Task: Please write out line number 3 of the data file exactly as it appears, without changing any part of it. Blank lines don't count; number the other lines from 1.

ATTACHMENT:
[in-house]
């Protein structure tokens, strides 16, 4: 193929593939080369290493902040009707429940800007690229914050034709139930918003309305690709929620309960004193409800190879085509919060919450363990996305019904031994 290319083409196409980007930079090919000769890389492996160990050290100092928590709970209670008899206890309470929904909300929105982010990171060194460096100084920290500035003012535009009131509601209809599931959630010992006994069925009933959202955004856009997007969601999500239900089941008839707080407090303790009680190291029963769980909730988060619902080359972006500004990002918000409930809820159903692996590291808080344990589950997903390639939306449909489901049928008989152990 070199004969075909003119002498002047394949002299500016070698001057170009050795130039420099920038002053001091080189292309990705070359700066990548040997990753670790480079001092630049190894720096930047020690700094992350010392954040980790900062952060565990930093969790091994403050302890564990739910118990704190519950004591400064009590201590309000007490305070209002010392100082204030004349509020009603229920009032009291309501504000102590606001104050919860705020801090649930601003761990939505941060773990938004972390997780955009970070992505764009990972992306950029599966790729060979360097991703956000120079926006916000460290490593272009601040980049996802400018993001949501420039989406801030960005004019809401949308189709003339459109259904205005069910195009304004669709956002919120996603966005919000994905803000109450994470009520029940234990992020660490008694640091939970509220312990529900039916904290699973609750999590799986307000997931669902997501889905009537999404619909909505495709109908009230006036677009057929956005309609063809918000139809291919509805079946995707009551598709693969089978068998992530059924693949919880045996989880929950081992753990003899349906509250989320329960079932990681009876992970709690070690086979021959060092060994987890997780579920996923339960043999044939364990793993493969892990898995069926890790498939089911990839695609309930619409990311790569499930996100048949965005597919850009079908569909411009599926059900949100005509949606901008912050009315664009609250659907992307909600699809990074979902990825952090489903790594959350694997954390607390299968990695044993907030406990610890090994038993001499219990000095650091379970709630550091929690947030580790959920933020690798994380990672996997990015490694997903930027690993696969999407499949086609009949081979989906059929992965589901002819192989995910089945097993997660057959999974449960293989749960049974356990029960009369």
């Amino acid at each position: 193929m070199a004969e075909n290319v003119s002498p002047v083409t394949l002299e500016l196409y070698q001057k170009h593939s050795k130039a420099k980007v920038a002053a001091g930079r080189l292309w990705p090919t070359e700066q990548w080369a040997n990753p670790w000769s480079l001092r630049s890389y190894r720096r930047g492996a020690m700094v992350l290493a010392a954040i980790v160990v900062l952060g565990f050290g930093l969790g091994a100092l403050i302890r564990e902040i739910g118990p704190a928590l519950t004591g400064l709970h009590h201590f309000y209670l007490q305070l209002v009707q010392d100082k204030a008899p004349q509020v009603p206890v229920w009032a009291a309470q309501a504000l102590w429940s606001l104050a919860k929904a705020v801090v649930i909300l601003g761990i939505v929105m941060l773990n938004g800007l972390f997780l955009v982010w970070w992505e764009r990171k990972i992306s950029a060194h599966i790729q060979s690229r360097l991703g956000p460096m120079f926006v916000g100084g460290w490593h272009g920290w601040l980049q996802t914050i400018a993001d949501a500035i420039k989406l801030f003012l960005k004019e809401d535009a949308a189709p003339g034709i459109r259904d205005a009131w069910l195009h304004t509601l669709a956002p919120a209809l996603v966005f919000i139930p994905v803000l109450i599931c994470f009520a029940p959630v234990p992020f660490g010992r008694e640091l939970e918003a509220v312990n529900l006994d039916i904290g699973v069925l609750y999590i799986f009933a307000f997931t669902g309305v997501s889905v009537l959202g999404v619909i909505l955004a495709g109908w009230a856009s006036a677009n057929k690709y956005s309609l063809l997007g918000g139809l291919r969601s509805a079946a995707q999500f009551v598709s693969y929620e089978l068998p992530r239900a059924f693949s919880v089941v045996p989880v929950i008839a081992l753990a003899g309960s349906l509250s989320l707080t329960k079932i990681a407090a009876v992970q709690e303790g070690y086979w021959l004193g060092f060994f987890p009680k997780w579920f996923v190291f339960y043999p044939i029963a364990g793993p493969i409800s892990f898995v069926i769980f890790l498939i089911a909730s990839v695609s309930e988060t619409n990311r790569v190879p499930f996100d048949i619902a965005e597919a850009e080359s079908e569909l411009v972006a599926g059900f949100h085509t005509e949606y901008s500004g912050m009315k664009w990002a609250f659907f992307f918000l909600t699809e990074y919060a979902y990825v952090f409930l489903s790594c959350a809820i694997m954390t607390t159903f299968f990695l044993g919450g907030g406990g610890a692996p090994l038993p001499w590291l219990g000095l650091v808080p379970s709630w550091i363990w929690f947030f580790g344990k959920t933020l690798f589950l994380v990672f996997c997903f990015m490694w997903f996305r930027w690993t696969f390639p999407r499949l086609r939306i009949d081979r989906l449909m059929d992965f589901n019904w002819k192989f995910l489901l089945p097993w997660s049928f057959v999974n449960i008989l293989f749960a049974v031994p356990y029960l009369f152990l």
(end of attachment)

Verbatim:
């Amino acid at each position: 193929m070199a004969e075909n290319v003119s002498p002047v083409t394949l002299e500016l196409y070698q001057k170009h593939s050795k130039a420099k980007v920038a002053a001091g930079r080189l292309w990705p090919t070359e700066q990548w080369a040997n990753p670790w000769s480079l001092r630049s890389y190894r720096r930047g492996a020690m700094v992350l290493a010392a954040i980790v160990v900062l952060g565990f050290g930093l969790g091994a100092l403050i302890r564990e902040i739910g118990p704190a928590l519950t004591g400064l709970h009590h201590f309000y209670l007490q305070l209002v009707q010392d100082k204030a008899p004349q509020v009603p206890v229920w009032a009291a309470q309501a504000l102590w429940s606001l104050a919860k929904a705020v801090v649930i909300l601003g761990i939505v929105m941060l773990n938004g800007l972390f997780l955009v982010w970070w992505e764009r990171k990972i992306s950029a060194h599966i790729q060979s690229r360097l991703g956000p460096m120079f926006v916000g100084g460290w490593h272009g920290w601040l980049q996802t914050i400018a993001d949501a500035i420039k989406l801030f003012l960005k004019e809401d535009a949308a189709p003339g034709i459109r259904d205005a009131w069910l195009h304004t509601l669709a956002p919120a209809l996603v966005f919000i139930p994905v803000l109450i599931c994470f009520a029940p959630v234990p992020f660490g010992r008694e640091l939970e918003a509220v312990n529900l006994d039916i904290g699973v069925l609750y999590i799986f009933a307000f997931t669902g309305v997501s889905v009537l959202g999404v619909i909505l955004a495709g109908w009230a856009s006036a677009n057929k690709y956005s309609l063809l997007g918000g139809l291919r969601s509805a079946a995707q999500f009551v598709s693969y929620e089978l068998p992530r239900a059924f693949s919880v089941v045996p989880v929950i008839a081992l753990a003899g309960s349906l509250s989320l707080t329960k079932i990681a407090a009876v992970q709690e303790g070690y086979w021959l004193g060092f060994f987890p009680k997780w579920f996923v190291f339960y043999p044939i029963a364990g793993p493969i409800s892990f898995v069926i769980f890790l498939i089911a909730s990839v695609s309930e988060t619409n990311r790569v190879p499930f996100d048949i619902a965005e597919a850009e080359s079908e569909l411009v972006a599926g059900f949100h085509t005509e949606y901008s500004g912050m009315k664009w990002a609250f659907f992307f918000l909600t699809e990074y919060a979902y990825v952090f409930l489903s790594c959350a809820i694997m954390t607390t159903f299968f990695l044993g919450g907030g406990g610890a692996p090994l038993p001499w590291l219990g000095l650091v808080p379970s709630w550091i363990w929690f947030f580790g344990k959920t933020l690798f589950l994380v990672f996997c997903f990015m490694w997903f996305r930027w690993t696969f390639p999407r499949l086609r939306i009949d081979r989906l449909m059929d992965f589901n019904w002819k192989f995910l489901l089945p097993w997660s049928f057959v999974n449960i008989l293989f749960a049974v031994p356990y029960l009369f152990l």